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Comment: Mention Slave Setup Plugin; fix typo


Jenkins has a built-in SSH client implementation that it can use to talk to remote sshd and start a slave agent. This is the most convenient and preferred method for Unix slaves, which normally has sshd out-of-the-box. Click Manage Jenkins, then Manage Nodes, then click "New Node." In this set up, you'll supply the connection information (the slave host name, user name, and ssh credential). Note that the slave will need the master's public ssh key copied to ~/.ssh/authorized_keys. (This is a decent howto if you need ssh help). Jenkins will do the rest of the work by itself, including copying the binary needed for a slave agent, and starting/stopping slaves. If your project has external dependencies (like a special ~/.m2/settings.xml, or a special version of java), you'll need to set that up yourself, though.  The Slave Setup Plugin may be of help.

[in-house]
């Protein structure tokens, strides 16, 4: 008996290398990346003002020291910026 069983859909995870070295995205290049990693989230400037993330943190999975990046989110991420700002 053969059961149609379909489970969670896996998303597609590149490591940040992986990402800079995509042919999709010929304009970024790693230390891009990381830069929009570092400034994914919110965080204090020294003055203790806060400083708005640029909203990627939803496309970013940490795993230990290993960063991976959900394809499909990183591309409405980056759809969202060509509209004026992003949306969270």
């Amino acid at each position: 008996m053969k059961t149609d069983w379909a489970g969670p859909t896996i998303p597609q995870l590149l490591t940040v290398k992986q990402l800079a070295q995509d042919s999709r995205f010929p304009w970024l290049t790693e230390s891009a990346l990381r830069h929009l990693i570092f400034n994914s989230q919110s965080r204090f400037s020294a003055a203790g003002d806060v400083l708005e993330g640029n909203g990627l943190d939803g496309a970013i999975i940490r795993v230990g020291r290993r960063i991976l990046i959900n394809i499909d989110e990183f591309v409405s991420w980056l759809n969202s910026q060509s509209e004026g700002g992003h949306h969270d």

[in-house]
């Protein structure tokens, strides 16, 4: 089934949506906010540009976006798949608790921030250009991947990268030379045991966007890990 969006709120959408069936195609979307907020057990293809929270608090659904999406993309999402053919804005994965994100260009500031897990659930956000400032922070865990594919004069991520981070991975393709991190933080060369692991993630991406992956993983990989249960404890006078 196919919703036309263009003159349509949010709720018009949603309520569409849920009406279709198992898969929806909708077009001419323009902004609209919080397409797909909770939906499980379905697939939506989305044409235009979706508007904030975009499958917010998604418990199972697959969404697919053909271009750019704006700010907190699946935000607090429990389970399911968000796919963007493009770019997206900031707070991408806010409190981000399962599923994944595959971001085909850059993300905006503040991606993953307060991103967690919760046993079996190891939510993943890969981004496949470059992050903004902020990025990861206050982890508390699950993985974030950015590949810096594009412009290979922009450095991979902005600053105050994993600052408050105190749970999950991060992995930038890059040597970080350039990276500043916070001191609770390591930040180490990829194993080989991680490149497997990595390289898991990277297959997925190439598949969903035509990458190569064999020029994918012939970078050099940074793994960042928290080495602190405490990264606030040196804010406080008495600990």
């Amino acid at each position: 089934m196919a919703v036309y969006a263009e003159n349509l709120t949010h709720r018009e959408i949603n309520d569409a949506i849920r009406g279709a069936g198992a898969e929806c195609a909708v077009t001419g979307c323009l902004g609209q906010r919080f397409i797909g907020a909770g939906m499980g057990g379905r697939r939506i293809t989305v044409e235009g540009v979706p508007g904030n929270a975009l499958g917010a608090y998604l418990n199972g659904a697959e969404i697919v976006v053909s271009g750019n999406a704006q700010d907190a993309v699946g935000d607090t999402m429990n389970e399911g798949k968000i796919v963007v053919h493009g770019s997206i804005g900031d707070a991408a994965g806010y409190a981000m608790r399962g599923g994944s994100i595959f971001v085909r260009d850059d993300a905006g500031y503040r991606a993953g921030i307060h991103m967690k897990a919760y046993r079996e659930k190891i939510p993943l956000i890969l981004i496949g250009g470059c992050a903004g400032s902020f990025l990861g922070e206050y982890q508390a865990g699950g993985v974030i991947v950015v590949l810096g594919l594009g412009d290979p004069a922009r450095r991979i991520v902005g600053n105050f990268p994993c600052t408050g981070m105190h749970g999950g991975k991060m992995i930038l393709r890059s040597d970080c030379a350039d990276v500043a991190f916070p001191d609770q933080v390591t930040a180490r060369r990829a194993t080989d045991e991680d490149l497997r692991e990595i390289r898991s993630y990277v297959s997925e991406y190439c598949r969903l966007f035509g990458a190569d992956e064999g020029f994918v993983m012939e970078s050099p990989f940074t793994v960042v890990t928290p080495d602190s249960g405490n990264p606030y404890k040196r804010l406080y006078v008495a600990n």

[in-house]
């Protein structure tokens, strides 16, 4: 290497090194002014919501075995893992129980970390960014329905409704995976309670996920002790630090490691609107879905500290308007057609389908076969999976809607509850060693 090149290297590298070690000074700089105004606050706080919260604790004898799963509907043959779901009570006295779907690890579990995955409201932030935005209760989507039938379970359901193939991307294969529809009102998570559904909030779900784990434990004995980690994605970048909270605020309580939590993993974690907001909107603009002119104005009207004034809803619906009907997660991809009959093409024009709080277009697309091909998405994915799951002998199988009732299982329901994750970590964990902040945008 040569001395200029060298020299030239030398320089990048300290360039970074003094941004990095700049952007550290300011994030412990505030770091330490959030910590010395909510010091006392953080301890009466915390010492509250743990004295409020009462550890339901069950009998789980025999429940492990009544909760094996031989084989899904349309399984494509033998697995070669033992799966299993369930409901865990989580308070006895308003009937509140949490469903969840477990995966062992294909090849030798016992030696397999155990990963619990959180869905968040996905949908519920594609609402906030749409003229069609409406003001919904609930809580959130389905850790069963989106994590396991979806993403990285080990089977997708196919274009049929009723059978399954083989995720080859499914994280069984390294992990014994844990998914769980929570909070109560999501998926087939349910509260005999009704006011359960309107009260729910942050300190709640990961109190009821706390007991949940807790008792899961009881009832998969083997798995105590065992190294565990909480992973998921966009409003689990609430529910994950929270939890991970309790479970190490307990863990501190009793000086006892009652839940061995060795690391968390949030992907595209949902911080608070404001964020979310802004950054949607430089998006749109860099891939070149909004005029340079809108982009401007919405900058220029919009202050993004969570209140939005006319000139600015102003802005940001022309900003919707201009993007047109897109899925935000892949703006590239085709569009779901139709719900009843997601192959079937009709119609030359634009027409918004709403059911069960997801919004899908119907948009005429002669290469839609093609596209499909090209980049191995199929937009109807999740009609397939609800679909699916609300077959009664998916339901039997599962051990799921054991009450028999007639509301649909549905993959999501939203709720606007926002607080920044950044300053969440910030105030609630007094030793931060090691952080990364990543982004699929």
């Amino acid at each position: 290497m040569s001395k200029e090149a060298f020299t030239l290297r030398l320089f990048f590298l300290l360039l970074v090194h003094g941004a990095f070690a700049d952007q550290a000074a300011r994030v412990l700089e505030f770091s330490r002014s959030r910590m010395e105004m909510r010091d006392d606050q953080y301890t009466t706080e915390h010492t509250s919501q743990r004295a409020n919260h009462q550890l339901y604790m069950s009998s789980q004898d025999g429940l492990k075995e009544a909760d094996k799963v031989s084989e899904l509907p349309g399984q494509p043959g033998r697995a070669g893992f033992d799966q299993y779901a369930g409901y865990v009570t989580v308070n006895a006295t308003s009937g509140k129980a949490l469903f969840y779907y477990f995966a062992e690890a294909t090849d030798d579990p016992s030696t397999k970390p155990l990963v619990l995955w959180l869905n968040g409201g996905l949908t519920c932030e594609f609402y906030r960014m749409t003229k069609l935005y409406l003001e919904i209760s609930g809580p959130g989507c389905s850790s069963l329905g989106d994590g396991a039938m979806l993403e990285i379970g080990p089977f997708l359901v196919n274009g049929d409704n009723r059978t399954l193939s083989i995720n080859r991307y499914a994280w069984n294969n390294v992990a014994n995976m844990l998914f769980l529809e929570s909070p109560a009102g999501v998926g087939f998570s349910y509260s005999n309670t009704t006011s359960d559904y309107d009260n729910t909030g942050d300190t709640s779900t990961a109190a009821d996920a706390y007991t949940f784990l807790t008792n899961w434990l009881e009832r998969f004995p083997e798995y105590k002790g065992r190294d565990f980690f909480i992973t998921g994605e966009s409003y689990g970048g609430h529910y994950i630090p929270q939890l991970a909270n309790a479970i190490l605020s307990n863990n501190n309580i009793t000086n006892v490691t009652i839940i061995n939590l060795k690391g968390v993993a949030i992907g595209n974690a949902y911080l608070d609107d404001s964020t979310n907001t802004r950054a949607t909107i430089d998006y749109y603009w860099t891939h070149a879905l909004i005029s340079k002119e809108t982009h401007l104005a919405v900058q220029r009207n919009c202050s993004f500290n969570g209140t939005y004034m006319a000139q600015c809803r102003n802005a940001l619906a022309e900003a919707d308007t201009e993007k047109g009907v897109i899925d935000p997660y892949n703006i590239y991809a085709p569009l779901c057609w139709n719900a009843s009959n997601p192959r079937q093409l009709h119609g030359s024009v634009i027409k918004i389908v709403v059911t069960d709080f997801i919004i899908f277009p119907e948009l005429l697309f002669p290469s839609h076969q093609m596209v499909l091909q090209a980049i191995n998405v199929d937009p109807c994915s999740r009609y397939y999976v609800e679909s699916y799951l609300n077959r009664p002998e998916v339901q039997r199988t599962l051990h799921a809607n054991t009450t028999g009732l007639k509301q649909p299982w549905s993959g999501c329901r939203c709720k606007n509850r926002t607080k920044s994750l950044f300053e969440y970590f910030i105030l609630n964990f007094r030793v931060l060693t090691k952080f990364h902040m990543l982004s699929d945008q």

This is the most convenient set up on Unix. However, if your you are on Windows and you don't have ssh commands with cygwin for example, you can use a tool like PuTTY and PuTTYgen to generate your private and public pair of keys.